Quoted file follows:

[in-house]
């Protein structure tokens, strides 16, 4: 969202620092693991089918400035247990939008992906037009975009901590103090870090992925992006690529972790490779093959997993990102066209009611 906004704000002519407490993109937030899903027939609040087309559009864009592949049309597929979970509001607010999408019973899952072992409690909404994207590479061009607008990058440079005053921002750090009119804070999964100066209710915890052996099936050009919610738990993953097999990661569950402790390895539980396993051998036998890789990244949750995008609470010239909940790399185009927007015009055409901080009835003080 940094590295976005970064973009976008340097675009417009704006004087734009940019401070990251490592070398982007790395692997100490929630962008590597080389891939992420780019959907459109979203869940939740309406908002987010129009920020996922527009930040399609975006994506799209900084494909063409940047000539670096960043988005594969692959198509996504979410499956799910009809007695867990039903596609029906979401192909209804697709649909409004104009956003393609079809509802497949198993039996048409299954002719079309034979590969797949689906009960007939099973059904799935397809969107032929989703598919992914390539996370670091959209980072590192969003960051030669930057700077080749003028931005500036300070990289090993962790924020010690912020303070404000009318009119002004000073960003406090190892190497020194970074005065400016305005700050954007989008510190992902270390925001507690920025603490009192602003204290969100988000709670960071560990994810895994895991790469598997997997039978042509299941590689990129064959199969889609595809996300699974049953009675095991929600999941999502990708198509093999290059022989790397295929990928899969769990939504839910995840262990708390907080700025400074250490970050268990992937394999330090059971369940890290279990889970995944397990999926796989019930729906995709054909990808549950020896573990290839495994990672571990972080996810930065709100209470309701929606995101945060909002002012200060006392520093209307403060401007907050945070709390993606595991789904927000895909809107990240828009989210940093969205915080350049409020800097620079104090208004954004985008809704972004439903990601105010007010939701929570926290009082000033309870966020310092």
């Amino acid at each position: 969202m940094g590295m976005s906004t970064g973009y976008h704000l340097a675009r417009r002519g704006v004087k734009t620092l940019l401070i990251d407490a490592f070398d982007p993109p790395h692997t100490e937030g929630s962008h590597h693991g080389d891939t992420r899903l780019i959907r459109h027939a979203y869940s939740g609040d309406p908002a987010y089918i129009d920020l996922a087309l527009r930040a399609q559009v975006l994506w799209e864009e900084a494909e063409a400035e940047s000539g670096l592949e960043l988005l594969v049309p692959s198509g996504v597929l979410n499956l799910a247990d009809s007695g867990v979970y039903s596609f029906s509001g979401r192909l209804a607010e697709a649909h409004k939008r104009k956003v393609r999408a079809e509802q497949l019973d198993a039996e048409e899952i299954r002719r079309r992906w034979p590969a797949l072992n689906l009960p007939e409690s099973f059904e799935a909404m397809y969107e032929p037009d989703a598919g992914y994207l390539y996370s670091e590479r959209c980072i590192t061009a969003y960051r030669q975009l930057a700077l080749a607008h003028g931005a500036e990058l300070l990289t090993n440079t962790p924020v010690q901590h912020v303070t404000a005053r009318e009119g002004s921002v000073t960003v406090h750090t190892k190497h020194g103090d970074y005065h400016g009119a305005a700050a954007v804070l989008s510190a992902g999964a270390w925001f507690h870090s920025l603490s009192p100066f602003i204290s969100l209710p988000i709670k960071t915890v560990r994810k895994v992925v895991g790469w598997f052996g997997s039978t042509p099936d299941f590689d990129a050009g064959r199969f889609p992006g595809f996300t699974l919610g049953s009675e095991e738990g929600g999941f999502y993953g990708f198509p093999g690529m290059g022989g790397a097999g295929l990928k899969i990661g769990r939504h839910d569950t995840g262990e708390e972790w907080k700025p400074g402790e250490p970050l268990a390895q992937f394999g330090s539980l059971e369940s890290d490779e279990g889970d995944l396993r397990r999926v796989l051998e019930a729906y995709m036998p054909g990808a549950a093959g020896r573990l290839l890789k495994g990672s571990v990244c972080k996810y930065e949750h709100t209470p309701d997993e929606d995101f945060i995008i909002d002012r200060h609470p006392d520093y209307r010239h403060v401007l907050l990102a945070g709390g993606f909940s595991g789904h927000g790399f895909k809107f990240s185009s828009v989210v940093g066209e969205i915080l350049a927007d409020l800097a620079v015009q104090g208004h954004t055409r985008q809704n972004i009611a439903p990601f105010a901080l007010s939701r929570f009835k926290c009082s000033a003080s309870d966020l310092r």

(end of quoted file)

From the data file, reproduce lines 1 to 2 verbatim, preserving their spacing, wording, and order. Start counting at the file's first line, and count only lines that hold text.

[in-house]
């Protein structure tokens, strides 16, 4: 969202620092693991089918400035247990939008992906037009975009901590103090870090992925992006690529972790490779093959997993990102066209009611 906004704000002519407490993109937030899903027939609040087309559009864009592949049309597929979970509001607010999408019973899952072992409690909404994207590479061009607008990058440079005053921002750090009119804070999964100066209710915890052996099936050009919610738990993953097999990661569950402790390895539980396993051998036998890789990244949750995008609470010239909940790399185009927007015009055409901080009835003080 940094590295976005970064973009976008340097675009417009704006004087734009940019401070990251490592070398982007790395692997100490929630962008590597080389891939992420780019959907459109979203869940939740309406908002987010129009920020996922527009930040399609975006994506799209900084494909063409940047000539670096960043988005594969692959198509996504979410499956799910009809007695867990039903596609029906979401192909209804697709649909409004104009956003393609079809509802497949198993039996048409299954002719079309034979590969797949689906009960007939099973059904799935397809969107032929989703598919992914390539996370670091959209980072590192969003960051030669930057700077080749003028931005500036300070990289090993962790924020010690912020303070404000009318009119002004000073960003406090190892190497020194970074005065400016305005700050954007989008510190992902270390925001507690920025603490009192602003204290969100988000709670960071560990994810895994895991790469598997997997039978042509299941590689990129064959199969889609595809996300699974049953009675095991929600999941999502990708198509093999290059022989790397295929990928899969769990939504839910995840262990708390907080700025400074250490970050268990992937394999330090059971369940890290279990889970995944397990999926796989019930729906995709054909990808549950020896573990290839495994990672571990972080996810930065709100209470309701929606995101945060909002002012200060006392520093209307403060401007907050945070709390993606595991789904927000895909809107990240828009989210940093969205915080350049409020800097620079104090208004954004985008809704972004439903990601105010007010939701929570926290009082000033309870966020310092």